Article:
If player A cannot achieve this checkmate within 50 moves, player B can claim a draw. If for some reason, player B decides to keep playing and player A is still unable to deliver checkmate within 75 moves, the game will be drawn by default.
In this way, player A is penalized for not knowing how to deliver a checkmate properly. Which, I would say, is pretty fair.
How The 50 Move Rule Fits into Your Average Chess Game
Now that you know all about the 50-move rule (and its derivatives) let’s talk about how this rule may fit into a chess game.
Earlier, I mentioned that the 50-move rule is rarely ever called upon. The reason for this is quite simple. Most games end before the 50-move draw needs to be claimed.
Here are the various ways a game of chess can end.
- Checkmate: When a king is in check, and cannot move out of the check, block the check with one of his pieces, or eliminate the checking piece, he is in checkmate. The side that delivers checkmate wins on the spot.
- Resignation. If a player becomes convinced their position is completely lost, they can choose to surrender, known in chess as resigning. A significant portion of games end this way since it’s hard to bounce back from a losing position against opponents who know what they’re doing.
- Timeout. When either player’s time runs out, they lose automatically. It goes without saying that losing on time can be a pretty disappointing way to go. This happens quite commonly in shorter formats such as bullet and blitz.
- Agreed draw. Both players can agree to draw at any point in the game.
- Stalemate. When either side has no legal moves, but their king is not in check. The game ends in a draw.
- Insufficient material. If enough pieces get traded that there aren’t enough left on the board to possibly deliver checkmate, the game automatically ends in a draw. For example, a knight and a king against a king is a draw because a checkmate can never be delivered, no matter the moves both sides play.
- Threefold repetition. If the same position on the board arises three times, the game ends in a draw. In online chess, players are sometimes only given the option to claim a draw rather than the draw being enforced.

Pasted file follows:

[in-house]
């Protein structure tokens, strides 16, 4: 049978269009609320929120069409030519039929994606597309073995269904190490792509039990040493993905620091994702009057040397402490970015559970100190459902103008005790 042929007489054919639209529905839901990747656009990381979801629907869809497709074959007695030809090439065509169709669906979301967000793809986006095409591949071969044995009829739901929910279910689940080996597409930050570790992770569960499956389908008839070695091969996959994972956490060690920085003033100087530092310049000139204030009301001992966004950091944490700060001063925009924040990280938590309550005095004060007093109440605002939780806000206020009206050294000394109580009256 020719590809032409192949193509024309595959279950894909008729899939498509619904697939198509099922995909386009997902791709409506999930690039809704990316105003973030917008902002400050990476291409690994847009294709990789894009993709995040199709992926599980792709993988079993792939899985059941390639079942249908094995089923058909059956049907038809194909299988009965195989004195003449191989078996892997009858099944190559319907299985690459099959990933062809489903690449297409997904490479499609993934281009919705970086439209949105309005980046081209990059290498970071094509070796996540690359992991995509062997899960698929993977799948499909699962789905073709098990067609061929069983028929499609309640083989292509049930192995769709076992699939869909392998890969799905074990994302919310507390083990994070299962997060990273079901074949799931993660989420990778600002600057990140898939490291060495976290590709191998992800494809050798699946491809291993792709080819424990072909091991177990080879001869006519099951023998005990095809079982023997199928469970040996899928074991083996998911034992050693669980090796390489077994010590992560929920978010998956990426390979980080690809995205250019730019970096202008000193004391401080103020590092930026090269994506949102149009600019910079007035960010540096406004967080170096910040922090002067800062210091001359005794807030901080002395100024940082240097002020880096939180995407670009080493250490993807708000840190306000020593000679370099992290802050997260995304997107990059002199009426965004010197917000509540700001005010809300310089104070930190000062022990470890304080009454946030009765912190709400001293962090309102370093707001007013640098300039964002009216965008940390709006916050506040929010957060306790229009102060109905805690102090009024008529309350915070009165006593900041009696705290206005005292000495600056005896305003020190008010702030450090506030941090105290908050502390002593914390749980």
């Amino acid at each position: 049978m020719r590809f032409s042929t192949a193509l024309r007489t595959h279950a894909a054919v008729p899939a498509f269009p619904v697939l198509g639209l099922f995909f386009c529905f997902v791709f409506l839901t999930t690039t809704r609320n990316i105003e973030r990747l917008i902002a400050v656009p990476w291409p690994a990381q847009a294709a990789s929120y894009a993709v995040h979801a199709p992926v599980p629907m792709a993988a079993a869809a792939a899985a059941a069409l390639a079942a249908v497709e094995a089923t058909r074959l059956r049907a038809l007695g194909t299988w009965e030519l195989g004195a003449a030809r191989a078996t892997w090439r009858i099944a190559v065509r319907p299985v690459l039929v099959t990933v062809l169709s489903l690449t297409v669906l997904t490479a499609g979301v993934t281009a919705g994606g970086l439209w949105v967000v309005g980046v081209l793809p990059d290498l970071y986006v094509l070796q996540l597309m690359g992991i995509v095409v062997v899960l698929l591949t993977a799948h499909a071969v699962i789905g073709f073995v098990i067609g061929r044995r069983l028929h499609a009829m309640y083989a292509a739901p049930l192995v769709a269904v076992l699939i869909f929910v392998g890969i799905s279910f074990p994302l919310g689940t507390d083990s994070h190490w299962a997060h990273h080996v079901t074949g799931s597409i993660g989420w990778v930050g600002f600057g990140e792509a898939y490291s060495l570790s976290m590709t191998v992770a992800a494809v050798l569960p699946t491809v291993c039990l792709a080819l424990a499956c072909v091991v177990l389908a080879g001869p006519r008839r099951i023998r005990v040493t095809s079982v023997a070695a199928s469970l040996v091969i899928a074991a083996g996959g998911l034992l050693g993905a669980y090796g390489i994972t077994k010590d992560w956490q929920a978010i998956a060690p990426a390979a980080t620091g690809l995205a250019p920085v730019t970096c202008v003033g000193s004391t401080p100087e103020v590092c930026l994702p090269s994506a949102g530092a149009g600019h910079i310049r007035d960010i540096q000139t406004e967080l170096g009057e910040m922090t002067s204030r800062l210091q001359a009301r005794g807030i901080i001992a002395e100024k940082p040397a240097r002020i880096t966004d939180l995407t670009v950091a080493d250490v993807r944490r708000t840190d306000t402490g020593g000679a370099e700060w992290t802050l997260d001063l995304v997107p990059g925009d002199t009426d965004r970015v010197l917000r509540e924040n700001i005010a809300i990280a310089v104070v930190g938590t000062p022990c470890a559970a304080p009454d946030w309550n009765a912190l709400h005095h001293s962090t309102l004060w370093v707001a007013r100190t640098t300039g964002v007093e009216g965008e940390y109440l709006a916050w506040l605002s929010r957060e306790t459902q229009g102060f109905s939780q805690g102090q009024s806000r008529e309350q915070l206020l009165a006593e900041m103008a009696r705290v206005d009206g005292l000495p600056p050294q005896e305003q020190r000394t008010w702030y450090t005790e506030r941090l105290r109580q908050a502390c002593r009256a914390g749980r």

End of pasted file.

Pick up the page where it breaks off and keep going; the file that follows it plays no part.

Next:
If none of this happens (which, of course, is extremely rare), the 50 (or 75) move rule saves the day by preventing the game from going on forever.
Have a look at some related questions to brush up on your knowledge of the game.
What is the 15 Moves Rule in Chess?
Like the 16 moves rule, the 15 moves rule is an innovation of street chess. It’s pretty much the same, with the only difference being the number of moves to deliver checkmate is reduced by 1. There’s also an obscure 14 moves rule.
Keep in mind that all of these numbers are purely arbitrary. Only the 50 and 75 move rules are official.
Should I Apply the 16 Moves Rule to my Chess Games?
If you want to, go for it! The 16 moves rule can make playing with your friends and family much more exciting and fun. It can also allow you to claim a few sly draws against opponents who aren’t particularly good with the endgame.
Do inform the other party that you would like to play with the 16 moves rule in effect, though, since this rule is not a well-known convention.
Keep in mind that the 16 moves rule won’t apply to any form of regulated play, whether online or over the board.
What is the Maximum Number of Moves That Can be Played in a Chess Game?
The maximum number of moves that can theoretically be played (with the 50 and 75 move rules in mind) seems to be some 5900 moves, with the most agreed-upon estimate being 5949 moves.
The longest game ever played lasted 269 moves – Ivan Nikolic vs. Goran Arsovic, Belgrade, 1989 – unsurprisingly, the game ended in a draw.
The 16 moves rule in chess was invented and popularized by street chess players. It aims to make the endgame more exciting, and it just does that, but in doing so, considerably diminishes the winning player’s advantage.
It’s not an officially recognized rule. The very similar 50 are 75 move rules, however, are official rules employed in regulated chess.